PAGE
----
We love food trucks around here (every year we round up a list of the 101 Best Food Trucks in America,) but critics of street food say that the trucks take up valuable parking, emit toxic fumes, and like any other vehicle, they run on costly gas. Introducing the food bike: the eco-friendly solution to the urban craving for street tacos and kimchi. Most food bikes simply carry ice cream and other pre-packaged treats, but others run as compact on-the-go kitchens, like Hot Bike in San Francisco. Hot Bike offers velo-food on the go, and is equipped with a working stove.
Of course, bikes do have their limitations, and are better-suited to beverage-peddlers like Two Rivers Cider Co. in Sacramento, Calif. and Trailhead Coffee Roasters in Portland. After all, it’s a lot easier to carry a cooler of cider on your back, or a giant coffee thermos instead of a portable kitchen. Plus, most cities require on-site hand-washing stations for hygiene purposes. To get around this, Alfonso Dominguez prepares the wares sold from his El Taco Bike off-site at his family restaurant in Oakland, California.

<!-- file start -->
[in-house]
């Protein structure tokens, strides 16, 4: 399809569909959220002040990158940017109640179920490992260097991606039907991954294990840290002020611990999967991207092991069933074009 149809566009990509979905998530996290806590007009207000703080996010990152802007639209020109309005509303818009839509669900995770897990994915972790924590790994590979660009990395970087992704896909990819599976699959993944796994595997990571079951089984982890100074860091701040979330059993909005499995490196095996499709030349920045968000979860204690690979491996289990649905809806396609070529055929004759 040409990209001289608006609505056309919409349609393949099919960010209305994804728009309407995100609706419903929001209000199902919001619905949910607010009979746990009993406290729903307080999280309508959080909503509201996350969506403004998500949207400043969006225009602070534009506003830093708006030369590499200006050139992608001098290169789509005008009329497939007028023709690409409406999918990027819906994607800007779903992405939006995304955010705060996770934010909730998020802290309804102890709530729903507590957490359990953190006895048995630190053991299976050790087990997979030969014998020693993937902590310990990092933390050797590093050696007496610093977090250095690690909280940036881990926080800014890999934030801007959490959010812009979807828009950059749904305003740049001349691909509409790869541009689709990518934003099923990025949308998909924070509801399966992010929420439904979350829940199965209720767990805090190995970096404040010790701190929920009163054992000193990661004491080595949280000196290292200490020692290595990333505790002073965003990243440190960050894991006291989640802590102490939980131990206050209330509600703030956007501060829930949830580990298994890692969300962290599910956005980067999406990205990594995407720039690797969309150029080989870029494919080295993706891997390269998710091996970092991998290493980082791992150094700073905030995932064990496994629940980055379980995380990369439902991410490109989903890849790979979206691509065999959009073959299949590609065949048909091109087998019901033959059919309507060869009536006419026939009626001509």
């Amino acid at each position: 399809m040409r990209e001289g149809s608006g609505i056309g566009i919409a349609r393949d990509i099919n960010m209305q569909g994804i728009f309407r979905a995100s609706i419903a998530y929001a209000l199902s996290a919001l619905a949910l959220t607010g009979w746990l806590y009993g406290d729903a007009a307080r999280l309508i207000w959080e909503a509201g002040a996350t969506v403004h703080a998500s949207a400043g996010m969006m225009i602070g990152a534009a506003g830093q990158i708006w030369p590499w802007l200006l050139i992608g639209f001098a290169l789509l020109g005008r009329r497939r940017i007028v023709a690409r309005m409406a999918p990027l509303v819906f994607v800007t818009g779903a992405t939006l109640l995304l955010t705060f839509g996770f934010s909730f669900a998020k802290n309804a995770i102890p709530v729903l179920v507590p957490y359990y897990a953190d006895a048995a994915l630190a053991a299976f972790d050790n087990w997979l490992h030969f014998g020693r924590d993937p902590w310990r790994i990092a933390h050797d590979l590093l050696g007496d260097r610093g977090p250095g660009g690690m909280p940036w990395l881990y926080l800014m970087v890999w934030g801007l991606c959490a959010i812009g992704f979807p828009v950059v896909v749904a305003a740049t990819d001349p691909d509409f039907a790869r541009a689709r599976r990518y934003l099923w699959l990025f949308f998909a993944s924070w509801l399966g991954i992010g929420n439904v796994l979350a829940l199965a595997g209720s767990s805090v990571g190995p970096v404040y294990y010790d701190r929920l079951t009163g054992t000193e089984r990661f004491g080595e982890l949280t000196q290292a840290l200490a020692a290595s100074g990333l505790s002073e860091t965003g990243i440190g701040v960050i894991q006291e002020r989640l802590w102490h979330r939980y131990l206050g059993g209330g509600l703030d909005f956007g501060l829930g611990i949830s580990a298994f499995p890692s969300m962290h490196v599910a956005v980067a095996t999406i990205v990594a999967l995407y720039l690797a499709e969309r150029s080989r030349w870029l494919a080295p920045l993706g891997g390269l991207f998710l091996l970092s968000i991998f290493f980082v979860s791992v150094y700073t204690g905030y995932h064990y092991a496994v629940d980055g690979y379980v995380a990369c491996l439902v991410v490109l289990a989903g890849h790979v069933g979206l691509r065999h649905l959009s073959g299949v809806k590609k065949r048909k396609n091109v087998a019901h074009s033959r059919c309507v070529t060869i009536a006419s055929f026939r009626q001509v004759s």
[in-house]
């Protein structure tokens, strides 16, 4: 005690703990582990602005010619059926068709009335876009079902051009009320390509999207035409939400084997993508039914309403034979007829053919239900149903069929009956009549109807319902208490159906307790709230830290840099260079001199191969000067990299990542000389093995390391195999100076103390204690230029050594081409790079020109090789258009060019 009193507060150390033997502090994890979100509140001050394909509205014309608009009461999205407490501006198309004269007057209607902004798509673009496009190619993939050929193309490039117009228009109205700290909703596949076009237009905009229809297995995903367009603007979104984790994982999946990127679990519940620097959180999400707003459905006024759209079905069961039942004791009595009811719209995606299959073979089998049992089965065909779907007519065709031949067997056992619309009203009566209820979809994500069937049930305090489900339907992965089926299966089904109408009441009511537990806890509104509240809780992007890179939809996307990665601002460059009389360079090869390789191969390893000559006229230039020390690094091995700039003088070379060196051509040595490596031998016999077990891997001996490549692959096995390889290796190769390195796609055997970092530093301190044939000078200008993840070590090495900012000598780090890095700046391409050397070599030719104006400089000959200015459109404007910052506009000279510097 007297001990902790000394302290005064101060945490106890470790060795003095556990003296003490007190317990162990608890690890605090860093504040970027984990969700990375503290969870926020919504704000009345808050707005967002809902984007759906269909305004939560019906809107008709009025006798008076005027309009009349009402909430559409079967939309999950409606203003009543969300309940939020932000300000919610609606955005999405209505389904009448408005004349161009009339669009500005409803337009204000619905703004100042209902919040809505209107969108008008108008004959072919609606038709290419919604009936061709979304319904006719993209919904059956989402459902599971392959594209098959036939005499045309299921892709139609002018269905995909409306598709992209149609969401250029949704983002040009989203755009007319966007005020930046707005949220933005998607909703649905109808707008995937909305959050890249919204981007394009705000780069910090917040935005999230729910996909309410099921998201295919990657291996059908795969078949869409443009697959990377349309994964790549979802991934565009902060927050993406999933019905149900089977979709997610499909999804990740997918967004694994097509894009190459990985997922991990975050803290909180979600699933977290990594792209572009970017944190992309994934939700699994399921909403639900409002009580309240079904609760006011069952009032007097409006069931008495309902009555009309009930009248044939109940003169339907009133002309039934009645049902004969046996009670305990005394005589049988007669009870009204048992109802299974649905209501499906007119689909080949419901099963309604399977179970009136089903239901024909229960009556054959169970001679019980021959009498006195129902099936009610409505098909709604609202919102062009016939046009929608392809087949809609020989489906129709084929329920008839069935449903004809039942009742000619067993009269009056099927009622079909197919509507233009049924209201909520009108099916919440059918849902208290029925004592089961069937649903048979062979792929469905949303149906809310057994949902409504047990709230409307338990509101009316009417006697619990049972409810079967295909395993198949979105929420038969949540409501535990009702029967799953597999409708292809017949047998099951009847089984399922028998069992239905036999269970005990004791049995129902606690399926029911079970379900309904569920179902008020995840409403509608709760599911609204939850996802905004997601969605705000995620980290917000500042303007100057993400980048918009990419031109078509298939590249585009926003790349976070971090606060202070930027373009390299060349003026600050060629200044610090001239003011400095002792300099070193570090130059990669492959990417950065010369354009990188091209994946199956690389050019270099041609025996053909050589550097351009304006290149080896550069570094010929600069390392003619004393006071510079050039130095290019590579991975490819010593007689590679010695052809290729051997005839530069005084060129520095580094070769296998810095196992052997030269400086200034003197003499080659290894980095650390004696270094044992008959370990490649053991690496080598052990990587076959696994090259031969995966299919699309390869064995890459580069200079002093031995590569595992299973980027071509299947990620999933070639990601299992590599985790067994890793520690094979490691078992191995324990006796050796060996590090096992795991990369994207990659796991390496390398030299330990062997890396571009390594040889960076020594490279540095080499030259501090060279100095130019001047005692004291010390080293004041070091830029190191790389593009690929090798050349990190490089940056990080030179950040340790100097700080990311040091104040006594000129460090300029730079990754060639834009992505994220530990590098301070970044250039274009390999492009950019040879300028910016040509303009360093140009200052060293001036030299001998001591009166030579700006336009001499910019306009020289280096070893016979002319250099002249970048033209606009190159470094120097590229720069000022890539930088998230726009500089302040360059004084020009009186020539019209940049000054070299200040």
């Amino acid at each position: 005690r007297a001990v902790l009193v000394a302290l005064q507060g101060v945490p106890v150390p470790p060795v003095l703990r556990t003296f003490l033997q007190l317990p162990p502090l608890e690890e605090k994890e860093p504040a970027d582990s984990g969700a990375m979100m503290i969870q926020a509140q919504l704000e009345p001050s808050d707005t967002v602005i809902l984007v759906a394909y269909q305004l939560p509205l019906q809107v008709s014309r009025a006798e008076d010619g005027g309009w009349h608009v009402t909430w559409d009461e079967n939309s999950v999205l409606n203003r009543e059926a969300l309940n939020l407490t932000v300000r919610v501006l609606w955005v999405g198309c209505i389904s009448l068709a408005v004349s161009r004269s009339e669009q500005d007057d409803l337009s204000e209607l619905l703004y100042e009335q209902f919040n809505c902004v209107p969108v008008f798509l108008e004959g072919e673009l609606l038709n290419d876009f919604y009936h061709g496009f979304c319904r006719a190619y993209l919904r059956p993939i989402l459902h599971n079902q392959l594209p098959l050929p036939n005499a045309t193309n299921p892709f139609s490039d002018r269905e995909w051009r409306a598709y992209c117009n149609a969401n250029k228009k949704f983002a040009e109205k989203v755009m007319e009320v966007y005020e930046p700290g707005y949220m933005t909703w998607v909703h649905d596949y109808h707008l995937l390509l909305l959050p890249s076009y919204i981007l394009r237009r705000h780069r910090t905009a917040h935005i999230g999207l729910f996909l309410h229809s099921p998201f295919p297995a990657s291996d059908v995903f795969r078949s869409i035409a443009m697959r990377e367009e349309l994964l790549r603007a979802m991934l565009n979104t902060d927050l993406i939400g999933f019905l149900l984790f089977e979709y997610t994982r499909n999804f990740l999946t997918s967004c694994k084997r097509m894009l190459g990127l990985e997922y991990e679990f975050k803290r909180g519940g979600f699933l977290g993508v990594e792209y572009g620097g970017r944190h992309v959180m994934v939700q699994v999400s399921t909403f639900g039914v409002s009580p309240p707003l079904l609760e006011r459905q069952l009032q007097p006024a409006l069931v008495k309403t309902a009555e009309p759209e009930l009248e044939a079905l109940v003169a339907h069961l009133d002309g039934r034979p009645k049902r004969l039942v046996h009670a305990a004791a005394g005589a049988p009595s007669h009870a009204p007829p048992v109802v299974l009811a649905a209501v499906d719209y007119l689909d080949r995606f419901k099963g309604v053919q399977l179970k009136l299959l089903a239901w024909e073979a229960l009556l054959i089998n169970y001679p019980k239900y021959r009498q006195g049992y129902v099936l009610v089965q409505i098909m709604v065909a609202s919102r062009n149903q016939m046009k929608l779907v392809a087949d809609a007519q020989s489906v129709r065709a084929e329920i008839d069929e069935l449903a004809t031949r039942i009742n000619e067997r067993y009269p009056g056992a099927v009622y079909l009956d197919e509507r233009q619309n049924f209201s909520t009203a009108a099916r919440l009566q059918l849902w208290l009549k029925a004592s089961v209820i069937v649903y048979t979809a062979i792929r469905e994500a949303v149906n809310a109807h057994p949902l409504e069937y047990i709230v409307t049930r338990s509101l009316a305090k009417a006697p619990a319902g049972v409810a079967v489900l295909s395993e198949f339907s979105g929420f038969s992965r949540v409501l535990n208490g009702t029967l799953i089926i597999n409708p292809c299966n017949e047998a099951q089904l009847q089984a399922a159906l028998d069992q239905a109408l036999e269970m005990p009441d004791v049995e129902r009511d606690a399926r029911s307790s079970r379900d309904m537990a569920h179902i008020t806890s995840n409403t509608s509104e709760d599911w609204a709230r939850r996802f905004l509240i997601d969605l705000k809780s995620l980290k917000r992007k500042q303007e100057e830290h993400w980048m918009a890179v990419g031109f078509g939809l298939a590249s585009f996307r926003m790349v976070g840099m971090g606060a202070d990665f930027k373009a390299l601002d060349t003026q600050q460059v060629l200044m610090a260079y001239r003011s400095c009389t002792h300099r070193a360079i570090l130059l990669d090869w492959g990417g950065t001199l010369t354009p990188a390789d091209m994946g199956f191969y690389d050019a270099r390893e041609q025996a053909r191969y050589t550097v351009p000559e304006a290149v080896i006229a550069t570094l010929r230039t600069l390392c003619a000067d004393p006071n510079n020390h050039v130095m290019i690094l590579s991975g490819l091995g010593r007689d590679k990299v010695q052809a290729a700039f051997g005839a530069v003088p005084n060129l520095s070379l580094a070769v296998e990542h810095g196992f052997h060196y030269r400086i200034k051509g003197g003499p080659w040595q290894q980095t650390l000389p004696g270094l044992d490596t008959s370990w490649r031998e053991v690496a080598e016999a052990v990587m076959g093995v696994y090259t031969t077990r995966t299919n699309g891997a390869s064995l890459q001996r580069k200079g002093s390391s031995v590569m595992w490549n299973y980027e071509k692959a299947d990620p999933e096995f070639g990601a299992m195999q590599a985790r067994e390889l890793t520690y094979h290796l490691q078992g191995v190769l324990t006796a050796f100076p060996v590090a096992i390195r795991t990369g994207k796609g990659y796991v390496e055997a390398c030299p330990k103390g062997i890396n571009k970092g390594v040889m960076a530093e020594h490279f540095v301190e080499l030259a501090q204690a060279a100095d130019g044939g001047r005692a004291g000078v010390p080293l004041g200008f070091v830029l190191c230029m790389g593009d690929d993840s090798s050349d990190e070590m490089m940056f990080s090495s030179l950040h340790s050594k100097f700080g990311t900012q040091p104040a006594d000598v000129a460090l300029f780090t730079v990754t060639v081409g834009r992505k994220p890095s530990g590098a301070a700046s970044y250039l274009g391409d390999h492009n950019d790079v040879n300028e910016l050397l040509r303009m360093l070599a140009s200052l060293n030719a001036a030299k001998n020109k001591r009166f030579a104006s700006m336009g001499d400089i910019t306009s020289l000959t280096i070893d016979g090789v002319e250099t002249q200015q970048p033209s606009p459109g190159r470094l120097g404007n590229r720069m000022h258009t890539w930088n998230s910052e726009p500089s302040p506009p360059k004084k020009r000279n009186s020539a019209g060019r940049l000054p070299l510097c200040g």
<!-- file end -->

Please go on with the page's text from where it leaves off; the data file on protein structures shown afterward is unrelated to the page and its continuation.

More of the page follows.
But these food bike peddlers are experts. According to an interview with NPR, Charlie Wicker who owns Trailhead Coffee Roasters, can lug around 200 pounds of coffee at one time, even uphill.
"On a bike, you're basically impervious to traffic jams," he tells Eco Watch. "I can calculate my delivery time down to the minute."
Of course, you can forego the bike completely and carry your wares on your back via the GrillWalker, a mobile grill device that allows you to walk your bratwurst over to your customers. No traffic-weaving necessary.